Chicken Giblet Gravy

September 23, 2021
3 Ratings
Photo by James Ransom
  • Prep time 15 minutes
  • Cook time 1 hour 10 minutes
  • Makes 1½ to 2 cups
Author Notes

Yes, we know that turkey and gravy coincide with Thanksgiving traditionally, but the best part about gravy is you can make it with chicken too, and it's equally delicious. For Thanksgiving, Christmas, or beyond, you'll find many uses for this thick, silky, unforgettable gravy. This recipe calls for the neck, heart, liver, and gizzards of the chicken, so you are using every part of the chicken you can, as well as the drippings from roasting, which gives the gravy an unbelievable amount of flavor. As well as the chicken parts, the rest of the ingredients is pretty straightforward, including onion, celery, carrot, thyme, bay leaf, and flour to make a roux with the pan drippings. It'll blow store-bought gravy right out of the window.

Of course, you can try making this gravy with other herbs and even other meat parts that you have on hand, whether it's beef or turkey or whatever you've been roasting. It's a wonderful addition to stuffing, potatoes, even fries and meatballs and pasta—the possibilities are endless. You'll always want to have some on hand as an accompaniment to your meal, regardless if you're serving a whole bunch of guests or you just want it for the everyday. It does take over an hour to simmer, but the flavor payoff is well worth the extra time, and the recipe is foolproof and simple to make. Freeze a batch, which can be stored for months, so you can get to it quickly whenever the temptation strikes. —Cara Nicoletti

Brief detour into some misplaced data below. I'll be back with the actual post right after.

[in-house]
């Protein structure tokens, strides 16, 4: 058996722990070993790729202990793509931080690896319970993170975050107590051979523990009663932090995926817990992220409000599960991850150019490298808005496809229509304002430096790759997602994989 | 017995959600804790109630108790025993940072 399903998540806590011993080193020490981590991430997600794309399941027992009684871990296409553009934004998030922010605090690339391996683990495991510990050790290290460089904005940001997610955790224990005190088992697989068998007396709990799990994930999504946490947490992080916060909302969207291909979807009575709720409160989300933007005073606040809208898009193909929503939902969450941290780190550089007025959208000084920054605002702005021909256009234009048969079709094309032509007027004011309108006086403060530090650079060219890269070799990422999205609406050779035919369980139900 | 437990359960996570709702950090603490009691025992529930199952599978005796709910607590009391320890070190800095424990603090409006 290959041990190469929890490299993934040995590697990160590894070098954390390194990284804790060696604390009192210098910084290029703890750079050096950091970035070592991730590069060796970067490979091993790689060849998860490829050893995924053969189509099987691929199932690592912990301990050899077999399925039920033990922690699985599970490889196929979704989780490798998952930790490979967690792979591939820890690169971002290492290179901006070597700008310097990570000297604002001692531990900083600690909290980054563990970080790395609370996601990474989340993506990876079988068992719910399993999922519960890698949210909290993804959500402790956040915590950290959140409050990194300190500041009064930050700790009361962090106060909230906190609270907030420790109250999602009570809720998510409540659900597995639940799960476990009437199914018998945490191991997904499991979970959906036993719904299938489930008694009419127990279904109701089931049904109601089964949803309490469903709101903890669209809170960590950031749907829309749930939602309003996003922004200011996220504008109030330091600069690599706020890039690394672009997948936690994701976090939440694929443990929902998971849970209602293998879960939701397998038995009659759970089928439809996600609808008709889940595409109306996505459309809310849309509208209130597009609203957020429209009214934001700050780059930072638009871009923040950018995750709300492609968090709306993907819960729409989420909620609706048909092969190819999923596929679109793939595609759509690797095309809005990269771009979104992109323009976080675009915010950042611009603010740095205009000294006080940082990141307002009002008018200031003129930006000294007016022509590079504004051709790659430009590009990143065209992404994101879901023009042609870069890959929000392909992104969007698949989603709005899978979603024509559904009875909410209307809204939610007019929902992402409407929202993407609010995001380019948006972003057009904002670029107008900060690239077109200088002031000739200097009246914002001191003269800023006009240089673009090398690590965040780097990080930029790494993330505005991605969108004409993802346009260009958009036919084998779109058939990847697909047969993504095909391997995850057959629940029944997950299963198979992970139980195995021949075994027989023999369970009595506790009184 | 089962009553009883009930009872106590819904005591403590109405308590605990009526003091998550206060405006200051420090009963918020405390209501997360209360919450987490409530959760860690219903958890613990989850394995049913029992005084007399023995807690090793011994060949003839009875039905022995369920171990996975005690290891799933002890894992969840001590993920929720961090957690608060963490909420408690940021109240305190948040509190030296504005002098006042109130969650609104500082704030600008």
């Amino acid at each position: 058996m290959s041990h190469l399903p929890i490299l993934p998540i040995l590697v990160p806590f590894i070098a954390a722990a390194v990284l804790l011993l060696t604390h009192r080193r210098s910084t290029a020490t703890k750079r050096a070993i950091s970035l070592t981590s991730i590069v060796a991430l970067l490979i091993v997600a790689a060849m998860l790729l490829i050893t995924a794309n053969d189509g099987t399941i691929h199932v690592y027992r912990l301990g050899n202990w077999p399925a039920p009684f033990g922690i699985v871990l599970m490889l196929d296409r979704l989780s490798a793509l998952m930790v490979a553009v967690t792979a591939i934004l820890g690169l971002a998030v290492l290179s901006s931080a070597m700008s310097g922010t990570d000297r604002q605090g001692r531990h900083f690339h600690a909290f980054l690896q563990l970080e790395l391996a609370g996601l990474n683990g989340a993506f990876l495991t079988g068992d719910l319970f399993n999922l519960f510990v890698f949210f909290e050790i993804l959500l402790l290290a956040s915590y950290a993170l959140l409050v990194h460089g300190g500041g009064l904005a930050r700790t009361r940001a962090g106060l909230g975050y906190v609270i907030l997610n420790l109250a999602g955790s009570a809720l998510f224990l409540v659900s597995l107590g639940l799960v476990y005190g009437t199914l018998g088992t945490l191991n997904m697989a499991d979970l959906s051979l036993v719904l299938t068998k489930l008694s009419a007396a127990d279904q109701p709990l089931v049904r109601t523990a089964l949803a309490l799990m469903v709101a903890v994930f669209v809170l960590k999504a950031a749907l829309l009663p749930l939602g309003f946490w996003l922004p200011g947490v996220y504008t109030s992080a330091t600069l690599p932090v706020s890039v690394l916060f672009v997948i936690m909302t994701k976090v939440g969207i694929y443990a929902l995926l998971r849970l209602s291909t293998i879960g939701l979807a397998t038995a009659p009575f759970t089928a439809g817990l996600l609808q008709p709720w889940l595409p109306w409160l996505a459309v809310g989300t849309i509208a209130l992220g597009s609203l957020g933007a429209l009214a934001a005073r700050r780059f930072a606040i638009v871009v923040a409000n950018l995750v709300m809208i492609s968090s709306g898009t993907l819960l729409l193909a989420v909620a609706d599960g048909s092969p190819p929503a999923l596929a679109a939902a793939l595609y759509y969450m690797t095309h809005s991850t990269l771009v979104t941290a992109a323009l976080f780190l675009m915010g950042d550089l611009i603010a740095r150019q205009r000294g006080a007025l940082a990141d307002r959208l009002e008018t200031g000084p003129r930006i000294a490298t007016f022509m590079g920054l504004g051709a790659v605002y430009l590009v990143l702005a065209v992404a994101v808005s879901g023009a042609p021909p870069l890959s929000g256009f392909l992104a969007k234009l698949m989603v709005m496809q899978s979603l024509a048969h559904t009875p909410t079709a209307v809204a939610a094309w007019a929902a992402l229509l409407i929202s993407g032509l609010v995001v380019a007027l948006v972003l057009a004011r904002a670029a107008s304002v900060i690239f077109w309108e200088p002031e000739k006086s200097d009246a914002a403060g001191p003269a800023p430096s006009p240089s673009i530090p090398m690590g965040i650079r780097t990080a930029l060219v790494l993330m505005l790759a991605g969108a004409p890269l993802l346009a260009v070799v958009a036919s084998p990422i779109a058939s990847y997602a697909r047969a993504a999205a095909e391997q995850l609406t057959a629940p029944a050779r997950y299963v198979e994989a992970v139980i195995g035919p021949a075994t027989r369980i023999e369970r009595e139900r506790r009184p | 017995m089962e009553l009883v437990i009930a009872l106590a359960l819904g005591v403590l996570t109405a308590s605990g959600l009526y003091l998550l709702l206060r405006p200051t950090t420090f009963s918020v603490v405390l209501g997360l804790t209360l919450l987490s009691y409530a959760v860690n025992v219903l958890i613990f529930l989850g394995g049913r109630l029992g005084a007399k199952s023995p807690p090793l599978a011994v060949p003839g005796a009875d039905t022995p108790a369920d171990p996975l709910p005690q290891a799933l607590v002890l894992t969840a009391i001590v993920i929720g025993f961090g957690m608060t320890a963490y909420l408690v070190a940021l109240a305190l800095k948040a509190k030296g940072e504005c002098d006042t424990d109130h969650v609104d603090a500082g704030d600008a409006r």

What You'll Need
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Chicken Giblet Gravy
  • 1 1/2 tablespoons unsalted butter
  • 1/2 small yellow onion, finely chopped
  • 1 celery rib, finely chopped
  • 1 carrot, peeled and coarsely chopped
  • 1 sprig thyme
  • 1/2 bay leaf
  • Chicken giblets (neck, heart, liver, and gizzards)
  • Drippings from 1 roasted chicken carcass
  • 1 tablespoon all-purpose flour
  • Kosher salt and freshly ground pepper
  1. In a medium saucepan over medium heat, melt the butter. Add the onion, celery, carrot, thyme, and bay leaf and cook, stirring occasionally, for 5 to 7 minutes, until the onions are soft and lightly browned.
  2. Add the giblets to the pan. Pour in water until the mixture is just covered. Bring to a boil, then reduce the heat to medium-low, cover, and simmer for 1 hour.
  3. Strain the mixture through a fine-mesh sieve into a large bowl; reserve the giblets and discard the remaining solids. Pull as much meat from the neck as you can. Finely chop the meat and giblets.
  4. In a medium skillet over medium heat, heat the pan drippings. Add the chopped meat and giblets and cook for about 2 minutes.
  5. Start whisking the flour into the pan drippings, 1 teaspoon at a time, until a thick paste forms. Cook over medium-low heat until golden brown and smells toasty like a biscuit.
  6. Add ¼ cup of the strained liquid to the roux, whisking constantly to incorporate before adding another ¼ cup, and cook, whisking constantly, until the mixture is thick and smooth (like gravy!). Season with salt and pepper.

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Cara Nicoletti is a butcher and writer living in Brooklyn, New York. Cara started working in restaurants when she moved to New York in 2004, and was a baker and pastry chef for several years before following in her grandfather and great-grandfathers' footsteps and becoming a butcher. She is the writer behind the literary recipe blog,, and author of Voracious, which will be published by Little, Brown in 2015. She is currently a whole-animal butcher and sausage-making teacher at The Meat Hook in Williamsburg.

1 Review

Ashlyn June 13, 2015
Is there a recipe for the mashed potatoes in the pic? They look super good!